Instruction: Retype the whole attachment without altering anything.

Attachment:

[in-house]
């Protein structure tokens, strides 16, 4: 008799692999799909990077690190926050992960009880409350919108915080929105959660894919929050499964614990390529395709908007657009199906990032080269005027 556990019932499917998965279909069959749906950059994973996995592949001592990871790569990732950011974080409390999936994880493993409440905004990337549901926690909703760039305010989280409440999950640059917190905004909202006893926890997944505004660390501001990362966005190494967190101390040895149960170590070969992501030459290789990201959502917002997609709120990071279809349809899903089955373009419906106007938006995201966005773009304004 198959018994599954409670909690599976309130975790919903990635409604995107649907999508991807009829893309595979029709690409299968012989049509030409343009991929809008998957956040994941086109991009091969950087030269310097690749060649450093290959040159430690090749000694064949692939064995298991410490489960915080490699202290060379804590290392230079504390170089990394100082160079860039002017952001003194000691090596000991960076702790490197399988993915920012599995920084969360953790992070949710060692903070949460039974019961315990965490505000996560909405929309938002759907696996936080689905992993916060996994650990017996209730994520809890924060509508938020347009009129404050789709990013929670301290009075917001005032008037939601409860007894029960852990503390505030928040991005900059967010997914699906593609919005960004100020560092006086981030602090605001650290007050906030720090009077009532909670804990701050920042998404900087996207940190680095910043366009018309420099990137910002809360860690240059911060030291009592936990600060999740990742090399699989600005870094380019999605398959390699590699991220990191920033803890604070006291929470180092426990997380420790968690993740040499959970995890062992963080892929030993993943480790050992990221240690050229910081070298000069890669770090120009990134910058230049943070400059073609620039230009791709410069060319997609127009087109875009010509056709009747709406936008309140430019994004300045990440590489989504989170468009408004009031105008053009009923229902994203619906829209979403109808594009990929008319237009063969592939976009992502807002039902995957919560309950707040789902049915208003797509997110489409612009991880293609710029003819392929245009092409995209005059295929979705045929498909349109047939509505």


[in-house]
């Protein structure tokens, strides 16, 4: 008799692999799909990077690190926050992960009880409350919108915080929105959660894919929050499964614990390529395709908007657009199906990032080269005027 556990019932499917998965279909069959749906950059994973996995592949001592990871790569990732950011974080409390999936994880493993409440905004990337549901926690909703760039305010989280409440999950640059917190905004909202006893926890997944505004660390501001990362966005190494967190101390040895149960170590070969992501030459290789990201959502917002997609709120990071279809349809899903089955373009419906106007938006995201966005773009304004 198959018994599954409670909690599976309130975790919903990635409604995107649907999508991807009829893309595979029709690409299968012989049509030409343009991929809008998957956040994941086109991009091969950087030269310097690749060649450093290959040159430690090749000694064949692939064995298991410490489960915080490699202290060379804590290392230079504390170089990394100082160079860039002017952001003194000691090596000991960076702790490197399988993915920012599995920084969360953790992070949710060692903070949460039974019961315990965490505000996560909405929309938002759907696996936080689905992993916060996994650990017996209730994520809890924060509508938020347009009129404050789709990013929670301290009075917001005032008037939601409860007894029960852990503390505030928040991005900059967010997914699906593609919005960004100020560092006086981030602090605001650290007050906030720090009077009532909670804990701050920042998404900087996207940190680095910043366009018309420099990137910002809360860690240059911060030291009592936990600060999740990742090399699989600005870094380019999605398959390699590699991220990191920033803890604070006291929470180092426990997380420790968690993740040499959970995890062992963080892929030993993943480790050992990221240690050229910081070298000069890669770090120009990134910058230049943070400059073609620039230009791709410069060319997609127009087109875009010509056709009747709406936008309140430019994004300045990440590489989504989170468009408004009031105008053009009923229902994203619906829209979403109808594009990929008319237009063969592939976009992502807002039902995957919560309950707040789902049915208003797509997110489409612009991880293609710029003819392929245009092409995209005059295929979705045929498909349109047939509505």